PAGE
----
Svidnik Folk Festival
Svidnik Folk Festival — the oldest and largest Rusyn traditional cultural festival held annually in Svidnik, Slovakia. It began in 1955 in the town of Medzilaborce as the Review (Ohliad) of Traditional Culture and Amateur Folk Ensembles among the Ukrainian Inhabitants of Czechoslovakia. The following year it moved to Svidnik, where it has been held ever since. Over the years the name of the festival has varied; it has been known as the Festival of Song and Dance of the Ukrainian Inhabitants of Eastern Slovakia (1958-1960), and later of the Czechoslovak Socialist Republic (1961-1976), and as the Festival of Culture of the Ukrainian Workers of the Czechoslovak Socialist Republic (1977-1989). Since 1993 it has been called the Festival of Culture of the Rusyn-Ukrainians of Slovakia/Sviato kul’tury rusyniv-ukraintsiv Slovachchyny.
The Svidnik Folk Festival lasts two days each June, during which time anywhere from 20 to 60 amateur ensembles from Rusyn villages in the *Presov Region perform songs, dances, and at times skits recalling traditional village life (weddings, children’s games, bringing in the harvest, etc.). The second day usually concludes with a review (estrada) of folk ensembles from neighboring countries and the region’s own professional *PULS Folk Ensemble from Presov.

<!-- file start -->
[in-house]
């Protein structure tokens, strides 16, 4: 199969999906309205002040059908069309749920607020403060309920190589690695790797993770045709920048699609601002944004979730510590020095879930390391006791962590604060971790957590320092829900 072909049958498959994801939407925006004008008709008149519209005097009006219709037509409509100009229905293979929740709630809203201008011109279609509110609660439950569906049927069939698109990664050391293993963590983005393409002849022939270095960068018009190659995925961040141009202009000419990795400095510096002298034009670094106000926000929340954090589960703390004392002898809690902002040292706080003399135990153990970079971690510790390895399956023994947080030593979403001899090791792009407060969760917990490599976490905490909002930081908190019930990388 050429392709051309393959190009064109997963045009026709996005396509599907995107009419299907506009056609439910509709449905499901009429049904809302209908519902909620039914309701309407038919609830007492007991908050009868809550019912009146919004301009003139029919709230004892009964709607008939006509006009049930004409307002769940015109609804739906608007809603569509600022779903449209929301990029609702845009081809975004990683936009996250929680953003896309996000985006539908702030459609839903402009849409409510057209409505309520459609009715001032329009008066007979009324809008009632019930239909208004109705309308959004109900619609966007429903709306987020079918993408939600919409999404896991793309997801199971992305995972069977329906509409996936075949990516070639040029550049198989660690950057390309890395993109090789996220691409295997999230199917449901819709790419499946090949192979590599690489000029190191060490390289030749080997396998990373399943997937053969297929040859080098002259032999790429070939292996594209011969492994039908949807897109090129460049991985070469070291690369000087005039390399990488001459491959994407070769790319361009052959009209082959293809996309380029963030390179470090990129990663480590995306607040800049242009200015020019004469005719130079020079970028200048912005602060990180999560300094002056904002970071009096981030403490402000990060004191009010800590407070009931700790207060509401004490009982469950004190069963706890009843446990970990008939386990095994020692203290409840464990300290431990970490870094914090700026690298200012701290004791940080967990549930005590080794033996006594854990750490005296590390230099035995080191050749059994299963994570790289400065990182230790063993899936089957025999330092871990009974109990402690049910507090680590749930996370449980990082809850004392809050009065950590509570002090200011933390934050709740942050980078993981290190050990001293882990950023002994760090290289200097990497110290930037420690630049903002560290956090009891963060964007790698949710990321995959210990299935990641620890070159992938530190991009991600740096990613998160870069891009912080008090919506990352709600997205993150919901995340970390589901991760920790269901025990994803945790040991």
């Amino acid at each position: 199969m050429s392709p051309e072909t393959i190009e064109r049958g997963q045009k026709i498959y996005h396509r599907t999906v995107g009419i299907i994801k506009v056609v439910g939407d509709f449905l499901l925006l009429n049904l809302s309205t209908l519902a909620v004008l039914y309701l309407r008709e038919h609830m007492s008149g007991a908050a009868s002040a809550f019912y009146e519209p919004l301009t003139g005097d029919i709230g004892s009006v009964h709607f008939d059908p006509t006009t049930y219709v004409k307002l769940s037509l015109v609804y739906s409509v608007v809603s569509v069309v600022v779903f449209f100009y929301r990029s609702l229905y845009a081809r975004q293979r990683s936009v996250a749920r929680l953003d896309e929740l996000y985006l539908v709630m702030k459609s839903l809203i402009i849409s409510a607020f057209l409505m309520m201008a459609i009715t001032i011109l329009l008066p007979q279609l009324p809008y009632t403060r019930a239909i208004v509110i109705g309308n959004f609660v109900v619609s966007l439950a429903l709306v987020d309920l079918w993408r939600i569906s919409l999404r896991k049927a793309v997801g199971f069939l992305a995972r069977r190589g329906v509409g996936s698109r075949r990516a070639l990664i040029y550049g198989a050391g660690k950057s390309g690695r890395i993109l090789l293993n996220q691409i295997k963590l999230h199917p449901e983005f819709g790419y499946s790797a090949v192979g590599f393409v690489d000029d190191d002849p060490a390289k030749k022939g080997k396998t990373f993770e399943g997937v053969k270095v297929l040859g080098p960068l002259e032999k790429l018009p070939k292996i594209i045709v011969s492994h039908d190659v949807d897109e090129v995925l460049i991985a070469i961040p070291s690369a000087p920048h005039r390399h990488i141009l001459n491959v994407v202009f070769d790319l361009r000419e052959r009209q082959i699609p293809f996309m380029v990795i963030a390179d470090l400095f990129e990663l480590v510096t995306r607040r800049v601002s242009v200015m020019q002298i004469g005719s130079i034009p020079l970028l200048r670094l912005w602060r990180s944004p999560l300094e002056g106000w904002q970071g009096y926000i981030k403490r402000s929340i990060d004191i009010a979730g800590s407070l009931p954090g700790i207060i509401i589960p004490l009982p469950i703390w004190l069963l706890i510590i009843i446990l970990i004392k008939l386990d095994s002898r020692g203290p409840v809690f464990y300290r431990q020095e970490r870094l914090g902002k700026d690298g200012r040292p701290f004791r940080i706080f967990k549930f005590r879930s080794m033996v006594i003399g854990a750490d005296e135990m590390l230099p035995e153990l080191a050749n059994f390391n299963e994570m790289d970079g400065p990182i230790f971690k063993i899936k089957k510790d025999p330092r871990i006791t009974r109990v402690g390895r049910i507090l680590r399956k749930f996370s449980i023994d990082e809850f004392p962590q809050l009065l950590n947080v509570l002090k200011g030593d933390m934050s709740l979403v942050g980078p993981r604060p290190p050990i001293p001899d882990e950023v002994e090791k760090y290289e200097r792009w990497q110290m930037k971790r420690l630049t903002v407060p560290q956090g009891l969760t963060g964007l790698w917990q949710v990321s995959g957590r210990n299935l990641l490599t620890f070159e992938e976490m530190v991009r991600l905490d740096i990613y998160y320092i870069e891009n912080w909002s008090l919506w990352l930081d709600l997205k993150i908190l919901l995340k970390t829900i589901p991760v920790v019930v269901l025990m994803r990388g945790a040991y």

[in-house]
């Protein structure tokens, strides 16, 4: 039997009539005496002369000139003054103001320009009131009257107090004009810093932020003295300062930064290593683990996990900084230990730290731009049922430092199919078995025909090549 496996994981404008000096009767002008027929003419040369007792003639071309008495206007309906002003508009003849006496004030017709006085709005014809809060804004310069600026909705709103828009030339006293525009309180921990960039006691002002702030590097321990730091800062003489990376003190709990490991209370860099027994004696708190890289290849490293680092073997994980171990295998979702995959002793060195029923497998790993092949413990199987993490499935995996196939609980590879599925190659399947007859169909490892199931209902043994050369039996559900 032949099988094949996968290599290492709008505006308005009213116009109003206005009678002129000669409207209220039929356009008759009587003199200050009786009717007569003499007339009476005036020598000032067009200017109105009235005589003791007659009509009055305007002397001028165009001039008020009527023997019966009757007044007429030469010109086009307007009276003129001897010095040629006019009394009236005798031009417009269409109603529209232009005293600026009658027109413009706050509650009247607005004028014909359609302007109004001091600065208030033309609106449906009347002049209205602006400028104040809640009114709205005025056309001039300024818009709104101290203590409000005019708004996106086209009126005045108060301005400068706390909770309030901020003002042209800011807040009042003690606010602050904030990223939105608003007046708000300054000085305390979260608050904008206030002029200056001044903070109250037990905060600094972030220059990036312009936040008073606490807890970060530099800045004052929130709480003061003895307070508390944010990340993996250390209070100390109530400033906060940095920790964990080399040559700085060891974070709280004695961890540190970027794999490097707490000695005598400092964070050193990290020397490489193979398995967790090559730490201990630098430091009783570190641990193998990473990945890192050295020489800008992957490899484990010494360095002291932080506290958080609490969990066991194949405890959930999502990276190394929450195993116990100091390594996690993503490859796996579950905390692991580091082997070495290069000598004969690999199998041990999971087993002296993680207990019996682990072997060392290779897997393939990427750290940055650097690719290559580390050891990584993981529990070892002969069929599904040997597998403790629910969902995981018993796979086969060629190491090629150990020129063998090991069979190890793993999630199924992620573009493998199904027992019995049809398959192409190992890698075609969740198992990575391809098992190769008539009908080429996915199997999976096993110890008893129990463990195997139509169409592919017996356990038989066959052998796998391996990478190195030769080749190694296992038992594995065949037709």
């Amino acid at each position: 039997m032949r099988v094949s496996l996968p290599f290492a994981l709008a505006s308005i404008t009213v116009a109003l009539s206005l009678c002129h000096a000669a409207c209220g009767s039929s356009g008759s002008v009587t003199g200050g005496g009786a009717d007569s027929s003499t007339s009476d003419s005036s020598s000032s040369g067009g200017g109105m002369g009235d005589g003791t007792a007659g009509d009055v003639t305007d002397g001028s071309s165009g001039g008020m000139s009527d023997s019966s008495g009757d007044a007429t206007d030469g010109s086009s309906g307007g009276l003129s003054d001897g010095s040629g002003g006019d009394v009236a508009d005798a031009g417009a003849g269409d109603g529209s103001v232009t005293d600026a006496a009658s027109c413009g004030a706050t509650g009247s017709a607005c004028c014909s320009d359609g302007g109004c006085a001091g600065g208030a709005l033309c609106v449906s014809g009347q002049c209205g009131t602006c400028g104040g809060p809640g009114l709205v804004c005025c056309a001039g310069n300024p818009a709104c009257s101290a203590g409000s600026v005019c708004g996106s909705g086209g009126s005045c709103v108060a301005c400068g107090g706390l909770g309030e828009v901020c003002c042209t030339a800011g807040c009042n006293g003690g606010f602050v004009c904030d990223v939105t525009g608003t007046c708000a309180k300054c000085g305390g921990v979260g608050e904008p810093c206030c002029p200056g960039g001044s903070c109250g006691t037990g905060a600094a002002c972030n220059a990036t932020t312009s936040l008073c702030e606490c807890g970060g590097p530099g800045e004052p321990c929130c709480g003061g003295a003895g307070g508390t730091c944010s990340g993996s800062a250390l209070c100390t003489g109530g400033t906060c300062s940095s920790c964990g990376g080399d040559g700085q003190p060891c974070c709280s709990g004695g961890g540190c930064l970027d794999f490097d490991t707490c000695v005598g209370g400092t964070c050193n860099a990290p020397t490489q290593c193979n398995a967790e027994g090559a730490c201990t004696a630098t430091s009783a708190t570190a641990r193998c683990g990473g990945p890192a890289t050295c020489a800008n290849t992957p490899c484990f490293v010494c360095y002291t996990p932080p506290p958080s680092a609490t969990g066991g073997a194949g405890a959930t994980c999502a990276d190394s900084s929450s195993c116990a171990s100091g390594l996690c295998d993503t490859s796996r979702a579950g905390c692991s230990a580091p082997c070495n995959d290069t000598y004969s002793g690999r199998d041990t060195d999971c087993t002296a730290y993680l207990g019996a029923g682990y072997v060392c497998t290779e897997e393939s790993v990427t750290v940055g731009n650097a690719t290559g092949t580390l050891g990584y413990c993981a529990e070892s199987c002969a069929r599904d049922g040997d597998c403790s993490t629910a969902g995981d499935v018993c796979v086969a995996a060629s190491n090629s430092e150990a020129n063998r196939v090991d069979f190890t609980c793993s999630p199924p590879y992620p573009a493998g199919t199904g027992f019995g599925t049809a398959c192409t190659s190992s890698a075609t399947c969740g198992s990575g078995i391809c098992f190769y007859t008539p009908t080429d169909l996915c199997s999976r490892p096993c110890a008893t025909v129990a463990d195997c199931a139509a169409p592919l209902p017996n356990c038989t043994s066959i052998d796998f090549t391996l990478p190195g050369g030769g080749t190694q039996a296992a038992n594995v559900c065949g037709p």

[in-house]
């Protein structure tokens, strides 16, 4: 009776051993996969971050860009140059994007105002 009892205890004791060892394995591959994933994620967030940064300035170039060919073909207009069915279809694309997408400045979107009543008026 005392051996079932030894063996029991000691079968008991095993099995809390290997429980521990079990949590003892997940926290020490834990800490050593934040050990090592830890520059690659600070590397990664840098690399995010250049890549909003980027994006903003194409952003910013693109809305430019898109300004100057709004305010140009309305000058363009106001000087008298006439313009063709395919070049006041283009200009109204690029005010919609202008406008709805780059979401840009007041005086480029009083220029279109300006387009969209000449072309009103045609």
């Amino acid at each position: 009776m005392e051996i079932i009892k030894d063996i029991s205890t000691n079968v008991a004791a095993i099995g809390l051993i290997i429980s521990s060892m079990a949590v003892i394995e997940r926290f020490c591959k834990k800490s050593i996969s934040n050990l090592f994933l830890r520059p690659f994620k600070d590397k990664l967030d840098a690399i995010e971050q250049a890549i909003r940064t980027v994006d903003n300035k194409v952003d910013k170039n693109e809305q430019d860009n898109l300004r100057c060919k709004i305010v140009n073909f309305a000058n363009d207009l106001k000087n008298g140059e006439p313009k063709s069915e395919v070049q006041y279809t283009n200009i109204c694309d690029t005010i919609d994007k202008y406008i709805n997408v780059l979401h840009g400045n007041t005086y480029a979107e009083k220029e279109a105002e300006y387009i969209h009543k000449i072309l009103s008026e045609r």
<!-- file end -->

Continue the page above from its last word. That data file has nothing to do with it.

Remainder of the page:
Established during the height of the Cold War, the Svidnik Folk Festival has always been heavily politicized. Until 1989 it was routinely attended by high-level officials of the Communist party, whose introductory speeches stressed loyalty to the socialist system of Czechoslovakia and its closest ally, the Soviet Union. An integral part of the festival has been a visit to the nearby World War II battle site at the *Dukla pass and the laying of wreaths at Svidnik’s cemetery honoring the Soviet war dead. The festival has also been considered an important instrument for stressing the alleged “Ukrainian” national identity of the local Rusyn population. Throughout its history, the Svidnik Folk Festival has been organized by the *Cultural Union of Ukrainian Workers of Czechoslovakia and its successor, the *Union of Rusyn-Ukrainians of Slovakia. In the post-Communist era, it continues to attract officials from the Slovak government as well as from independent Ukraine. Despite the politicized context of the festival, its wide-range of Rusyn and other Slavic folkloric performances attracts large audiences. Some 4,000 people attended the first festival (1955); since the 1960s attendance has ranged from 30,000 to 50,000.
Bibliography: Iurii Bacha, Narod spivaie (Bratislava and Presov, 1965); Ivan Chyzhmar, Dvadtsiat’ rokiv Sviata pisni i tantsiu ukrains’koho naselennia ChSSR—Svydnyk/Dvadsat’ rokov Slavnosti piesni a tancov ukrajinskeho obyvatel’stva v CSSR—Svidnik (Svidnik, 1974); Ivan Chyzhmar, XXV rokiv Sviata kul’tury ukrains’kykh trudiashchykh ChSSR—Svydnyk/XXV rokov Slavnosti kultury ukrajinskych pracujucich CSSR—Svidnik (Kosice, 1979); Mykola Mushynka, Zapovit predkiv/Odkaz predkov (Presov, 1994).
Paul Robert Magocsi
Entry courtesy of Encyclopedia of Rusyn History and Culture.